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22 Oct 2015 - 11:20:42 am

The Corporate Business Structure: Powers and Purposes

Corporations are subject to double taxation. Legally a corporation is a person, which is liable for contracts signed, money borrowed, and obligations incurred. The laws of the state workforce management coordinator of incorporation governs the corporation, according to Deborah Bouchoxs book, Fundamentals of Business Organizations for Paralegals, published in 2004. Nearly all states statutes are based upon the revised Model Business Corporation Act (MBCA). Additionally, some states have complex bodies of case law interpreting corporate statutes.

Corporate Powers

Most state laws grant powers workforce management for back office to corporations based upon MBCA Section 3.02. A corporation has the power to sue and to be sued in the corporations name, according to Bouchoux. The corporation may also make and amend bylaws, which regulate the management of the corporation.

The entity may purchase, sell, lease or mortgage real or personal property. The business is responsible for any contracts entered or liabilities incurred. It may borrow money, issue bonds, and lend money. A corporation can also be a member or manager of a partnership or other entity. It can also purchase and hold shares or other interests in other entities. Corporations may also exist perpetually, despite death or withdrawal of members.

Corporate Purposes

The purpose of a corporation is the goals and objectives it intends to achieve. Usually the corporations purpose must be stated in its articles of incorporation. State laws usually allow a corporation to be organized for any lawful purpose, according to Bouchoux. The entity will use its corporate powers to achieve its stated purpose.

Types of Corporations

There are several types of corporations, each with its own purposes and structures. A corporation that workforce management the key to retail customer service sells shares to the public at large is known as a publicly held corporation, according to Bouchoux. A share is an apportioned ownership interest in the corporation, cited workforce management amc an article on FindLaw, titled "Corporate Structure: Directors to Shareholders." Privately held corporations are formed by a few family members or friends and do not offer shares to the public. A nonprofit corporation is one formed for not making a profit, but for scientific, educational, or religious purposes. Professional corporations are formed for professional practices, such as law or medicine.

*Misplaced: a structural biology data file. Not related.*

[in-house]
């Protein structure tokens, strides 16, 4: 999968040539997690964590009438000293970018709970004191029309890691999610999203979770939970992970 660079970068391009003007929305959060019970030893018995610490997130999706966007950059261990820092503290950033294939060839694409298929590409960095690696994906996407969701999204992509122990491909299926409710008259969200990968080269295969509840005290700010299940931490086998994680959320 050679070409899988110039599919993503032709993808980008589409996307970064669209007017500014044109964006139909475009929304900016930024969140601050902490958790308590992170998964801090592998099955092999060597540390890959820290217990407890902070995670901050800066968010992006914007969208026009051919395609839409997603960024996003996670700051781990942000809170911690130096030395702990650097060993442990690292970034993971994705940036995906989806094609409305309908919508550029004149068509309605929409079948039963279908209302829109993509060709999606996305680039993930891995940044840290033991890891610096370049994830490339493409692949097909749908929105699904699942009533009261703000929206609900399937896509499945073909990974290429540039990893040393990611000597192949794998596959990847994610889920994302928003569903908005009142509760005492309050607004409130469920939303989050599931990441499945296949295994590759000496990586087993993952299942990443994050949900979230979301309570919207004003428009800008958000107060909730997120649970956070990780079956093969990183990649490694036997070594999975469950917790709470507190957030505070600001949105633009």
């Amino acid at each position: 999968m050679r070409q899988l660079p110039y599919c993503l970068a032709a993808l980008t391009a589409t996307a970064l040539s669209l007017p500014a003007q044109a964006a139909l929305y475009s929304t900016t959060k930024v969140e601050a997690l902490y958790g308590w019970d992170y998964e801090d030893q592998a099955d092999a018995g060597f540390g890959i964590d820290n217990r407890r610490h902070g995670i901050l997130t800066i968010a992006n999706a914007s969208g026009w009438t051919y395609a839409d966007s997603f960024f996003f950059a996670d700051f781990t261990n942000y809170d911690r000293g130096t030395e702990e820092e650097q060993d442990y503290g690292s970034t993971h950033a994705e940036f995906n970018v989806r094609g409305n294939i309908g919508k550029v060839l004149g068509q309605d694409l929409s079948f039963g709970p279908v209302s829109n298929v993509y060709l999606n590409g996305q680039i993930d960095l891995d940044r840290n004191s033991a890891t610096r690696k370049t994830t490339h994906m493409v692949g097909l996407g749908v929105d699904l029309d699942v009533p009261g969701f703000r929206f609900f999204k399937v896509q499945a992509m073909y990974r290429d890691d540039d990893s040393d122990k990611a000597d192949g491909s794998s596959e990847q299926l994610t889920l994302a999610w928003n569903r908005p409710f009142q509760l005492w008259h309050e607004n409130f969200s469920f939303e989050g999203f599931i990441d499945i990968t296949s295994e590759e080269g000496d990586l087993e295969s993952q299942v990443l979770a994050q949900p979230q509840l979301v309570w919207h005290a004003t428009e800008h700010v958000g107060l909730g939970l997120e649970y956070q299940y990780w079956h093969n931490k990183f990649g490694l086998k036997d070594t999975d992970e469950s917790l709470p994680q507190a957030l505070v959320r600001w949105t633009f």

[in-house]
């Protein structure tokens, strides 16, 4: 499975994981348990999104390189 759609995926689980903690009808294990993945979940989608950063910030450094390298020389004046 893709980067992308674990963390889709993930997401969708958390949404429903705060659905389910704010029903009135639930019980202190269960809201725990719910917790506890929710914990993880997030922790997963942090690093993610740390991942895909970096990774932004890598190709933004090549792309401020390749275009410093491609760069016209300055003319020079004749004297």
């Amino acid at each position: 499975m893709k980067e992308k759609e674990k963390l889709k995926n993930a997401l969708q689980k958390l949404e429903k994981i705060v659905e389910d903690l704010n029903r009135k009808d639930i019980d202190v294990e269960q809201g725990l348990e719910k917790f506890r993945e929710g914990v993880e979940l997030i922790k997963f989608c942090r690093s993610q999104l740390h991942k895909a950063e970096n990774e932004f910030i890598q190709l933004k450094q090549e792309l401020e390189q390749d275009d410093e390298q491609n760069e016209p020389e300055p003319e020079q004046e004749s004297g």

A close corporation has shares held by a few people and elects to follow close corporate statutes under state law. This type of corporation may be governed without many of the formalities of other corporations. For example, shareholders are allowed to participate in management, while maintaining limited personal liability. Usually, shareholders in a close corporation agree to offer shares to the corporation or to each other before selling shares to a third party.

Advantages of Corporate Structure

Incorporation may offer various advantages to officers and shareholders. Corporate officers and shareholders are offered limited liability protection, according to Bouchoux. Corporations have a wide range of tax deductions available to them, such as rent, insurance, salaries, legal and accounting services, and costs of benefit and retirement plans. Corporations may also continue to exist perpetually, despite death of a shareholder or withdrawal of a corporate officer. Additionally, a shareholder has the power to transfer or sell interest in a corporation.

Disadvantages of Corporate Structure

Corporate shareholders and officers may experience a variety of disadvantages related to taxation, formation, and management. Corporations are subject to double taxation, which means the corporate entity is taxed for income earned and then the shareholders pay taxes on distributions received, according to Bouchoux. Forming a corporation may be complicated and more expensive than other business structures. Formation may require strict adherence to state laws, incorporation fees, and preparation of legal documents, which may need attorney assistance. Corporations may also be subject to filing and reporting under state and federal requirements.

Those considering a corporate structure for their business may want to consider consulting a legal professional. The forms for incorporation can be complicated and confusing. Also, the advantages and disadvantages may vary slightly depending upon each situation.

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